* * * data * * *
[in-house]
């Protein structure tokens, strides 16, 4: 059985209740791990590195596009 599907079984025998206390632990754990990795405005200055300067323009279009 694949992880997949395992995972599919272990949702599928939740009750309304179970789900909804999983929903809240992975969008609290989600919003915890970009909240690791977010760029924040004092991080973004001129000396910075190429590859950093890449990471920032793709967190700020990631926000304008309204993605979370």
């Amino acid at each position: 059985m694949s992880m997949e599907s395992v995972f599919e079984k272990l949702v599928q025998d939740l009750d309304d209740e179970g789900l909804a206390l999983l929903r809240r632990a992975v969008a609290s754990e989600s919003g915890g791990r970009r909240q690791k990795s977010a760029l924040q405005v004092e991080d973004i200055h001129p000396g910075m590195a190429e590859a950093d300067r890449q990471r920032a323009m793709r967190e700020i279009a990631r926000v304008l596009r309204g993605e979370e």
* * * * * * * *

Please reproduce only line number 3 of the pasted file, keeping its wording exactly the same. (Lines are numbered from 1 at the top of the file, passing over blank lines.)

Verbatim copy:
């Amino acid at each position: 059985m694949s992880m997949e599907s395992v995972f599919e079984k272990l949702v599928q025998d939740l009750d309304d209740e179970g789900l909804a206390l999983l929903r809240r632990a992975v969008a609290s754990e989600s919003g915890g791990r970009r909240q690791k990795s977010a760029l924040q405005v004092e991080d973004i200055h001129p000396g910075m590195a190429e590859a950093d300067r890449q990471r920032a323009m793709r967190e700020i279009a990631r926000v304008l596009r309204g993605e979370e």